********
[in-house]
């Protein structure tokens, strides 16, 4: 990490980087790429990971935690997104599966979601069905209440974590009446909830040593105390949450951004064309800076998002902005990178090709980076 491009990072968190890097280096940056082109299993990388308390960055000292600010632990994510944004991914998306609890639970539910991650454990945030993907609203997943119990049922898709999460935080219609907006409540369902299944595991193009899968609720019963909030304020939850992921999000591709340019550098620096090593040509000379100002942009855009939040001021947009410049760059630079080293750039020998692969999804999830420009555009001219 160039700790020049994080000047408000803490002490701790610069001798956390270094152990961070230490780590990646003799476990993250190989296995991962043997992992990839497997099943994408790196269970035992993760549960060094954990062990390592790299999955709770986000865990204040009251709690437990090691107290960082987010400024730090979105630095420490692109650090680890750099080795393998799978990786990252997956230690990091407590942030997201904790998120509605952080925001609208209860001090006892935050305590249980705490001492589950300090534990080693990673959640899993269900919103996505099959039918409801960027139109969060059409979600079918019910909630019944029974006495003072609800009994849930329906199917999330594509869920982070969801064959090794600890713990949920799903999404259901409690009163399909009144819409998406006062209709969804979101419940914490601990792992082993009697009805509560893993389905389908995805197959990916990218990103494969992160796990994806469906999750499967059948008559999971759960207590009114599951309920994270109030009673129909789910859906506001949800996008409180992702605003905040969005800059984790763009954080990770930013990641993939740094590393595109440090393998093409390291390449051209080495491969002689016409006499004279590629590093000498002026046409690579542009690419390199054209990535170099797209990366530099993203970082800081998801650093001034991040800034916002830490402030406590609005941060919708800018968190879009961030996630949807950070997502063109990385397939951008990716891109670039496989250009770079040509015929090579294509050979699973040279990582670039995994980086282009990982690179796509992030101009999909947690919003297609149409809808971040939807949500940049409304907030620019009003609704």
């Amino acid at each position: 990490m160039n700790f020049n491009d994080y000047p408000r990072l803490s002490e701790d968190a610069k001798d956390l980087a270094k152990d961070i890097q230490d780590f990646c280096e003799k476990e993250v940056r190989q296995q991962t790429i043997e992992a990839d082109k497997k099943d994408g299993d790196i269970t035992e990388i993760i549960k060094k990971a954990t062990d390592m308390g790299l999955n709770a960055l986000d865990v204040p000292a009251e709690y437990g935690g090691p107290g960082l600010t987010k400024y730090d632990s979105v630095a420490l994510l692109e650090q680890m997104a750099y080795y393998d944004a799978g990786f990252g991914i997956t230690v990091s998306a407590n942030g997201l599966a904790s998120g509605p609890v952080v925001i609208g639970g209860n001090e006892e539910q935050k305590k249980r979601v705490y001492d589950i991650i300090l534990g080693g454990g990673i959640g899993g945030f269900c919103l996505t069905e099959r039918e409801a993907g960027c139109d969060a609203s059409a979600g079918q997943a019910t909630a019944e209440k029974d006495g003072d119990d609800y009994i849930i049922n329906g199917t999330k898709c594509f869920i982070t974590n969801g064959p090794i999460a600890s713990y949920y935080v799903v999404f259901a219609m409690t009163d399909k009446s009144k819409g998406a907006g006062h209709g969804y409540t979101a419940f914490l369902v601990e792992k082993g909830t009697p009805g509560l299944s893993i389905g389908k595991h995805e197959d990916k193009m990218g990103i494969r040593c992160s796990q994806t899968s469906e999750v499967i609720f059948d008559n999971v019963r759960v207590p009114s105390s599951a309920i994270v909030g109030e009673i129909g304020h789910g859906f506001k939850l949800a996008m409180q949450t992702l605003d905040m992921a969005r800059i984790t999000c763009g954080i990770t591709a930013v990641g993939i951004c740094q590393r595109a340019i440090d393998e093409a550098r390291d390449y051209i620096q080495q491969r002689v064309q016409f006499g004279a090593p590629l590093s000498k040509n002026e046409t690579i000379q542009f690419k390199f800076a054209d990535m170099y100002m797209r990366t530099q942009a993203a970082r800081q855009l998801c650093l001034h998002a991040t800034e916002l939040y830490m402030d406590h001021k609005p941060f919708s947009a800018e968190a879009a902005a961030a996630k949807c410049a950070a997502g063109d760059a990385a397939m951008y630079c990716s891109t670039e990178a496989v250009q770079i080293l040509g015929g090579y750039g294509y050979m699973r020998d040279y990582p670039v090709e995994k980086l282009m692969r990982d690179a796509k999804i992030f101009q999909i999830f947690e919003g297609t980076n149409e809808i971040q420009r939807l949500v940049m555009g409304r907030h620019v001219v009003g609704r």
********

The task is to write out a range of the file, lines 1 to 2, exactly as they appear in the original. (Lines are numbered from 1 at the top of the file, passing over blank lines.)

[in-house]
């Protein structure tokens, strides 16, 4: 990490980087790429990971935690997104599966979601069905209440974590009446909830040593105390949450951004064309800076998002902005990178090709980076 491009990072968190890097280096940056082109299993990388308390960055000292600010632990994510944004991914998306609890639970539910991650454990945030993907609203997943119990049922898709999460935080219609907006409540369902299944595991193009899968609720019963909030304020939850992921999000591709340019550098620096090593040509000379100002942009855009939040001021947009410049760059630079080293750039020998692969999804999830420009555009001219 160039700790020049994080000047408000803490002490701790610069001798956390270094152990961070230490780590990646003799476990993250190989296995991962043997992992990839497997099943994408790196269970035992993760549960060094954990062990390592790299999955709770986000865990204040009251709690437990090691107290960082987010400024730090979105630095420490692109650090680890750099080795393998799978990786990252997956230690990091407590942030997201904790998120509605952080925001609208209860001090006892935050305590249980705490001492589950300090534990080693990673959640899993269900919103996505099959039918409801960027139109969060059409979600079918019910909630019944029974006495003072609800009994849930329906199917999330594509869920982070969801064959090794600890713990949920799903999404259901409690009163399909009144819409998406006062209709969804979101419940914490601990792992082993009697009805509560893993389905389908995805197959990916990218990103494969992160796990994806469906999750499967059948008559999971759960207590009114599951309920994270109030009673129909789910859906506001949800996008409180992702605003905040969005800059984790763009954080990770930013990641993939740094590393595109440090393998093409390291390449051209080495491969002689016409006499004279590629590093000498002026046409690579542009690419390199054209990535170099797209990366530099993203970082800081998801650093001034991040800034916002830490402030406590609005941060919708800018968190879009961030996630949807950070997502063109990385397939951008990716891109670039496989250009770079040509015929090579294509050979699973040279990582670039995994980086282009990982690179796509992030101009999909947690919003297609149409809808971040939807949500940049409304907030620019009003609704």